Tenants of Taekwon-Do
The tenets of Tae Kwon Do should serve as a guide for all serious students of Tae Kwon Do.
COURTESY (Ye Ui)
Tae Kwon Do students should attempt to practice the following elements of etiquette.
- To promote the spirit of mutual concessions.
- To be ashamed of one’s vices, comtempting those of others.
- To be polite to one another.
- To encourage the sense of justice and humanity.
- To distinguish the instructor from student and senior from junior.
INTEGRITY (Yom Chi)
In Tae Kwon Do, the word integrity assumes a looser definition than that in the dictionary. One must be able to define right and wrong and have the conscience, if wrong, to feel guilt. Listed are some examples, where integrity is lacking:
- The instructor who misrepresents himself and his art by presenting improper techniques to his students because of a lack of knowledge or apathy.
- The student who misrepresents himself by “fixing” breaking materials before demonstrations.
- The instructor who camouflages bad techniques with luxurious training halls and false flattery to his students.
- The student who requests rank from an instructor, or attempts to purchase it.
- The student who gains rank for ego purposes or the feeling of power.
- The instructor who teaches and promotes his art for materialistic gains.
PERSEVERANCE (In Nae)
There is an old Oriental saying, “Patience leads to virtue or merit. One can make a peaceful home by being patient for 100 times.” Certainly, happiness and prosperity are most likely brought to the patient person. To achieve something, whether it is a higher degree or the perfection of a technique, one must set his goal and constantly persevere. Robert the Bruce learned his lesson of perseverance from the persistent effort of a lowly spider. It was this perseverance of tenacity that finally enabled him to free Scotland in the 14th century. One of the most important secrets in becoming a leader of Tae Kwon Do is to overcome every difficulty by perseverance.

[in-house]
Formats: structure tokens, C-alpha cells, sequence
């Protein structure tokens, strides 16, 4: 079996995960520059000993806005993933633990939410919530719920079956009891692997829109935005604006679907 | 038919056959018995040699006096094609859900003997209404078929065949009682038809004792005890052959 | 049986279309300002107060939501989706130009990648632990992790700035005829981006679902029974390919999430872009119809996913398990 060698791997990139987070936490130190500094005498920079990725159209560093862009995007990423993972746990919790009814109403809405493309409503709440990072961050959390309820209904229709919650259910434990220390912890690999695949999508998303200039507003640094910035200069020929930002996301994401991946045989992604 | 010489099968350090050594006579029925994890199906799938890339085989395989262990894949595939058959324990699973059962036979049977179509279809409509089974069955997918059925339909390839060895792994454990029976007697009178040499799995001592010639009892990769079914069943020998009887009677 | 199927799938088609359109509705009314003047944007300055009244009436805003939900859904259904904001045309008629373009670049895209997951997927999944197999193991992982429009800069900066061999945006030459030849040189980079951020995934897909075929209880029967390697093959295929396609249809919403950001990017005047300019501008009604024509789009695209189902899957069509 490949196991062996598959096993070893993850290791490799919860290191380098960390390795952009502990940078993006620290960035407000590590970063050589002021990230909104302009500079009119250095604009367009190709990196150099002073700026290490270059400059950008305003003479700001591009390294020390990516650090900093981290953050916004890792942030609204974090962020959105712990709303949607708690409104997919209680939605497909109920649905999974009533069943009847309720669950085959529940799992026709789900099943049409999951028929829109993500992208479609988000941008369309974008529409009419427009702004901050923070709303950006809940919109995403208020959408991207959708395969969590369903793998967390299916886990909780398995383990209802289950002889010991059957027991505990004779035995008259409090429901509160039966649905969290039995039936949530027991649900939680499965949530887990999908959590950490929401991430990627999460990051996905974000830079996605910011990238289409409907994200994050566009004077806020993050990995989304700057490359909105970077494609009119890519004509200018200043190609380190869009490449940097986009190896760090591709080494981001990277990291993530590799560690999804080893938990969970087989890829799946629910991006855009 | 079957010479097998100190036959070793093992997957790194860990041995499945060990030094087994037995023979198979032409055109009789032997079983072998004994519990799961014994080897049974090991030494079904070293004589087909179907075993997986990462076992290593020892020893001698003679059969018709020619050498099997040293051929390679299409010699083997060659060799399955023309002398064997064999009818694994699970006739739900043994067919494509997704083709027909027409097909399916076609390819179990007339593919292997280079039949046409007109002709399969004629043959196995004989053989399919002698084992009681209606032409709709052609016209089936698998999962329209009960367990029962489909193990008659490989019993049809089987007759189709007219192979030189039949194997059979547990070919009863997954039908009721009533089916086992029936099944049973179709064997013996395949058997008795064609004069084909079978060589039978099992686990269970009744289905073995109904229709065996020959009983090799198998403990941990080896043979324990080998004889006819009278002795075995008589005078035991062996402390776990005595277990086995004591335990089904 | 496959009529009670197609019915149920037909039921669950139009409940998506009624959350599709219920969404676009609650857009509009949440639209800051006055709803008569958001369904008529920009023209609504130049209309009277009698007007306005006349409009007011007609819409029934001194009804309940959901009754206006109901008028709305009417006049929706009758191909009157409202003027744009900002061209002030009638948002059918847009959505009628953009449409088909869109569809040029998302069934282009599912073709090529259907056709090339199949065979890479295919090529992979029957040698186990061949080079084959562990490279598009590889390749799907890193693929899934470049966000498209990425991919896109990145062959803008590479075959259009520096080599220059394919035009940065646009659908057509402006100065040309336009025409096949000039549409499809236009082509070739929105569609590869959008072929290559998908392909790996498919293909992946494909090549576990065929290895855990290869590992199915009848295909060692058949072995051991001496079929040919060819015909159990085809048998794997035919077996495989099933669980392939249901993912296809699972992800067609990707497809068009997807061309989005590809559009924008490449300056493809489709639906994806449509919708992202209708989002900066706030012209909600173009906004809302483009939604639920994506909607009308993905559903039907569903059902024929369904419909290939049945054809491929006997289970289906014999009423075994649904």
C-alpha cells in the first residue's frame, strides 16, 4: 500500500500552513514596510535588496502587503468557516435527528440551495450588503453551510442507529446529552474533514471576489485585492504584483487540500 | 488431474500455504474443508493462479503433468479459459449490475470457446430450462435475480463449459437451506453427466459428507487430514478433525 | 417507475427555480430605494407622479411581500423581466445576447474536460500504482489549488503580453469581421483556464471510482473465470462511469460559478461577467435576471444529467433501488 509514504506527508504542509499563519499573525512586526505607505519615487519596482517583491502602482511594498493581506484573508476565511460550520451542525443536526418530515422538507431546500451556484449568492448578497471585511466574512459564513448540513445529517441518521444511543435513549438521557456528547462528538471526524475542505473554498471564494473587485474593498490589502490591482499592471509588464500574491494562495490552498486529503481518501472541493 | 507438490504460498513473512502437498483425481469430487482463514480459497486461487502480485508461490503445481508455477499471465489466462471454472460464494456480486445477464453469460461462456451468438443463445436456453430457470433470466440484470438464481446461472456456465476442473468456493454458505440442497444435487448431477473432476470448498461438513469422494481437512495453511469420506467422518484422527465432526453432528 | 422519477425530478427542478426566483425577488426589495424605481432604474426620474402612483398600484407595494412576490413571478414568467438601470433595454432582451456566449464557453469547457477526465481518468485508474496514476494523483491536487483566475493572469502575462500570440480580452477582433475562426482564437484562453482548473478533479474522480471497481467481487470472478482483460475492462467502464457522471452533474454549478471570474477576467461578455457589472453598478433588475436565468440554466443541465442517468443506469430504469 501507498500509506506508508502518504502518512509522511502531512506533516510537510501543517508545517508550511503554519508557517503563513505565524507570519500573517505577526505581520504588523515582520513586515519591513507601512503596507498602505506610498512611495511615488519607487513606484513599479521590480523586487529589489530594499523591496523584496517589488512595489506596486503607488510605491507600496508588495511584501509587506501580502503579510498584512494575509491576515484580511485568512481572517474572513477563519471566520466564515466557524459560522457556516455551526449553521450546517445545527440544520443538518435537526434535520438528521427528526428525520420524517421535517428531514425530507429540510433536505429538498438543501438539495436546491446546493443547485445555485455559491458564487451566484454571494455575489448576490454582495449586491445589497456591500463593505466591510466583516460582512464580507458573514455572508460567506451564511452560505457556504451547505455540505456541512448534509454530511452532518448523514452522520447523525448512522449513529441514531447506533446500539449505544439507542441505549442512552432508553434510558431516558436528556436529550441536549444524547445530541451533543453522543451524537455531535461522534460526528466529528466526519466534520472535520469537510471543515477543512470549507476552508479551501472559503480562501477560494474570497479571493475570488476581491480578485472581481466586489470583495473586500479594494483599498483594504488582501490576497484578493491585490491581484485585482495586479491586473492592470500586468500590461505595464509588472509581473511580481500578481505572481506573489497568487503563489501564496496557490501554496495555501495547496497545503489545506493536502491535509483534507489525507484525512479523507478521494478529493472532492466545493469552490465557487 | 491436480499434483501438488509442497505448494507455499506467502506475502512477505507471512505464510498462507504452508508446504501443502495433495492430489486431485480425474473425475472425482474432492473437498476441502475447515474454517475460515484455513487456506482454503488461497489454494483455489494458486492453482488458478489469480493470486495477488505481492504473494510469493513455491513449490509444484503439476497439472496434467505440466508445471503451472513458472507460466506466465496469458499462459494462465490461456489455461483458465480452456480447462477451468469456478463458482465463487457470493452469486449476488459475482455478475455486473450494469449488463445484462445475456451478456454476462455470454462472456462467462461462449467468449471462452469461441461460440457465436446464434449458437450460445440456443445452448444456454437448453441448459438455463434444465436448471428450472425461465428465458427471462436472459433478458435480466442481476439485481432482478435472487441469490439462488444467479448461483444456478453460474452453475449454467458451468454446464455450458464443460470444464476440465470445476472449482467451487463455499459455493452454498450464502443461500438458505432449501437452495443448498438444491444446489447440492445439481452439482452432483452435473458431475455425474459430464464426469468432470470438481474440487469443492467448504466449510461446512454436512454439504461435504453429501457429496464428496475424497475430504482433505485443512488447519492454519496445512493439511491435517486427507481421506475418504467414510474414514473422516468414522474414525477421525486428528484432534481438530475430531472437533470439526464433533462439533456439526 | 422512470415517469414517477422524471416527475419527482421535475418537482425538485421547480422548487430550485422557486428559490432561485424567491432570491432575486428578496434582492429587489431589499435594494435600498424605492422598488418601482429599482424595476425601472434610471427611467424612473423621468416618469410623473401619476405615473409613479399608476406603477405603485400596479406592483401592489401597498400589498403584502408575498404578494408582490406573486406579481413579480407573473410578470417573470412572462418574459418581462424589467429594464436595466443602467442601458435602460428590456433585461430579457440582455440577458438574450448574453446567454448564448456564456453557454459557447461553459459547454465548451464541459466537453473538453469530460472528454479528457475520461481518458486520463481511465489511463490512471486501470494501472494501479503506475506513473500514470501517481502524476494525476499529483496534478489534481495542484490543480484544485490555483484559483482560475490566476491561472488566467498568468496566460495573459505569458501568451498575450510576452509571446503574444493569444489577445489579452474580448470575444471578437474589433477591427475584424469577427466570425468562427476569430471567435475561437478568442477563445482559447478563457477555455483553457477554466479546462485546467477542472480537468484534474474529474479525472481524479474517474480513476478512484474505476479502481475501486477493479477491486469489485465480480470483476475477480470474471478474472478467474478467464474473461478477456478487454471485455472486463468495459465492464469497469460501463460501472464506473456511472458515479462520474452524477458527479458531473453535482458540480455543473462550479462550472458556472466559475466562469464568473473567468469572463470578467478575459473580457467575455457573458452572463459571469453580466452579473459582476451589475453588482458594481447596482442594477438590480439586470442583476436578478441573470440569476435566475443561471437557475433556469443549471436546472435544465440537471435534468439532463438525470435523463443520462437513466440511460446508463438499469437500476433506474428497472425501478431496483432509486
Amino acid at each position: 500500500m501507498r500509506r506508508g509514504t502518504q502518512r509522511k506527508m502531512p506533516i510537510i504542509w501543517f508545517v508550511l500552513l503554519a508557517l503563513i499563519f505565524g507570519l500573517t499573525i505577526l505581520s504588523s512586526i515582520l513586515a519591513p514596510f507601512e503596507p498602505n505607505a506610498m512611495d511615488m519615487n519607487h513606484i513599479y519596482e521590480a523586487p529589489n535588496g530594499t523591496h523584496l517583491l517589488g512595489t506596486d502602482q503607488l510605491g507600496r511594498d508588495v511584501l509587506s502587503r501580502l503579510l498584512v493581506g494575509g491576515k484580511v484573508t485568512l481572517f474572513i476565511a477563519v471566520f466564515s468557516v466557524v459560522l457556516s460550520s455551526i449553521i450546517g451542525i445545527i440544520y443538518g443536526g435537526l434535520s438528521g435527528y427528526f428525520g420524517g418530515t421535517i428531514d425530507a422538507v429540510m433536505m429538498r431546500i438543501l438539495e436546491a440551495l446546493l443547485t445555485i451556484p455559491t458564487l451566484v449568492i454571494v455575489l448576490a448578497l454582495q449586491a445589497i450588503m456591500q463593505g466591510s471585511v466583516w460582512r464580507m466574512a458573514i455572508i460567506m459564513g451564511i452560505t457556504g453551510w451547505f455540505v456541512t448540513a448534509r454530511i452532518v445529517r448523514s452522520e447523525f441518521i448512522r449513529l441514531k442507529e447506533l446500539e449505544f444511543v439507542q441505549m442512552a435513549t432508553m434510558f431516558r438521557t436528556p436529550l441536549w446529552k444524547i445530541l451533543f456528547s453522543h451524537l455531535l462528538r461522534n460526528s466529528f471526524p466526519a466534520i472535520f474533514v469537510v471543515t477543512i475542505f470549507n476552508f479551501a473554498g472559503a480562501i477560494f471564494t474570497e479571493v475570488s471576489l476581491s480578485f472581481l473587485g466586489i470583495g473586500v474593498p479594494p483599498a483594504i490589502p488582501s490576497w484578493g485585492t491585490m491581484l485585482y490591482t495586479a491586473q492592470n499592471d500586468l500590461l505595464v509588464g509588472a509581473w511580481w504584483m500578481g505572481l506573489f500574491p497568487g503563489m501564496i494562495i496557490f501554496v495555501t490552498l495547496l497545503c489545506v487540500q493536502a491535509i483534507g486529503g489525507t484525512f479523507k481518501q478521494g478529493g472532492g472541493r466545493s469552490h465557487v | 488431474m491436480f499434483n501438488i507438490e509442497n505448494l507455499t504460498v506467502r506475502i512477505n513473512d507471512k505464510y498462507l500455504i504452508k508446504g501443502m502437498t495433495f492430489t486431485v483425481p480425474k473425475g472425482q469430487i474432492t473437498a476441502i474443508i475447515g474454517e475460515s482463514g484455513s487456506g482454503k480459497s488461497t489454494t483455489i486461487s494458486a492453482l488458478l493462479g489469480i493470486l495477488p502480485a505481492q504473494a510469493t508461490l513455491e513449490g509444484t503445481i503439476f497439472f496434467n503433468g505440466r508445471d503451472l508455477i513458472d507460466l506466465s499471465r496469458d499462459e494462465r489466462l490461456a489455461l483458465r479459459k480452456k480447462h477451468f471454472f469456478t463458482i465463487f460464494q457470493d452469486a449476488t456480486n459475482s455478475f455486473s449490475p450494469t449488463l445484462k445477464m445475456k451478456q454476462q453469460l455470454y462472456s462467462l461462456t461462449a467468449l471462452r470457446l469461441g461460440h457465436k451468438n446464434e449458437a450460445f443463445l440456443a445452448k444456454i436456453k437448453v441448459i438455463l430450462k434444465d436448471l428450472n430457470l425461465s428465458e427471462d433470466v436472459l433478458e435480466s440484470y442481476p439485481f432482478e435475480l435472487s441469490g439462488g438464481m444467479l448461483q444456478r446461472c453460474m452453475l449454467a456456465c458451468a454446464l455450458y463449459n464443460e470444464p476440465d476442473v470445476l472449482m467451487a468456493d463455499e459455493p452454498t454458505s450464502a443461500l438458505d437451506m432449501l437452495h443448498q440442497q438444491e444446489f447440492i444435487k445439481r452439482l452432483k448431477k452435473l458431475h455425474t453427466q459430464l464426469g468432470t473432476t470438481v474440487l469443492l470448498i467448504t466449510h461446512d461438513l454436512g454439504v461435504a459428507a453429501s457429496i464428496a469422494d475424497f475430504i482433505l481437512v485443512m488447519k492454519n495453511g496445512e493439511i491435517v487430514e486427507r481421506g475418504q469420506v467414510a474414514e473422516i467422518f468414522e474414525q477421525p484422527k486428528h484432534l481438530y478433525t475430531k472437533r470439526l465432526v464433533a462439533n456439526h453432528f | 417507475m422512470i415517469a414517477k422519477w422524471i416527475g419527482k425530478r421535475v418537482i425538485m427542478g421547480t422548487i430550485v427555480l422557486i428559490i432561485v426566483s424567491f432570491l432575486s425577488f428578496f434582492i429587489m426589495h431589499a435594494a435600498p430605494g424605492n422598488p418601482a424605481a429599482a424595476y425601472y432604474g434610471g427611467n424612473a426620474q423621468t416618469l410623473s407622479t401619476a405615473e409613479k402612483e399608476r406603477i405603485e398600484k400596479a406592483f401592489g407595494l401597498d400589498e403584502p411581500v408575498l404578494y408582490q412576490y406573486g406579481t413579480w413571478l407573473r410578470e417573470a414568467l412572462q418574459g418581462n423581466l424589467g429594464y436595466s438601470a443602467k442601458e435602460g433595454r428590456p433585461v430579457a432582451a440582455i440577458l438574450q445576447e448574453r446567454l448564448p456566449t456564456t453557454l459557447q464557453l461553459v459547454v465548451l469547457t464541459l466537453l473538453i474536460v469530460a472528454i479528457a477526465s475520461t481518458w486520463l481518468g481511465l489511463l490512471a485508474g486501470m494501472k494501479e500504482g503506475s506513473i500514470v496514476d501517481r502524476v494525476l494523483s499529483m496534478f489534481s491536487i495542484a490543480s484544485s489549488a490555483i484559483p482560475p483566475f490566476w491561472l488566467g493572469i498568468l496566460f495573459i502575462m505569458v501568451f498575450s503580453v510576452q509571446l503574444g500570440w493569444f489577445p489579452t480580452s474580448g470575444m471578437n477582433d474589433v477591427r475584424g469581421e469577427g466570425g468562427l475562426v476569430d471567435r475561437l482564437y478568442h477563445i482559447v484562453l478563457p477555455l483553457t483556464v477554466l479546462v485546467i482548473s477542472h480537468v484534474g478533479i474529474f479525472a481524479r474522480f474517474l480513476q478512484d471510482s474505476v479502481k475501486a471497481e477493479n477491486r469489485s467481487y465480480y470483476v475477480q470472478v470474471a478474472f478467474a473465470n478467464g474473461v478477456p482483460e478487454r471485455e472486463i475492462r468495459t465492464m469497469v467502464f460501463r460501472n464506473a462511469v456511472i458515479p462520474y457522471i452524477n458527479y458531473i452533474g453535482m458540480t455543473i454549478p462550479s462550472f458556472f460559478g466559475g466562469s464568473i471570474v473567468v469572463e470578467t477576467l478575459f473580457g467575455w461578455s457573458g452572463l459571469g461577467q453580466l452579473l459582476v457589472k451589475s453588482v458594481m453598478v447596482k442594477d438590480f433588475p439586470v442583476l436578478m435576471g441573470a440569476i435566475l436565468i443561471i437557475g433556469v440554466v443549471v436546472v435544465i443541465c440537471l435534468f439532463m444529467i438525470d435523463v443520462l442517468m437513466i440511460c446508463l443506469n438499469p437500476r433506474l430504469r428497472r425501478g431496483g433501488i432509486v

This tenet is extremely important inside and outside the do-jang, whether conducting oneself in free sparring or in one’s personal affairs. A loss of self control in free sparring can prove disastrous to both student and opponent. An inability to live and work within one’s capability or sphere is also a lack of self-control.
INDOMITABLE SPIRIT (Baekjul Boolgool)
“Here lie 300, who did their duty.” A simple epitaph for one of the greatest acts of courage known to mankind. Although facing the superior forces of Xerxes, Leonidas and his 300 Spartans at Thermoplyae showed the world the meaning of indomitable spirit. It is shown when a courageous person and his principles are pitted against overwhelming odds. A serious student of Tae Kwon Do will at all times be modest and honest. If confronted with injustice he will deal with the belligerent without any fear or hesitation at all, with indomitable spirit, regardless of whosoever and however many the number may be.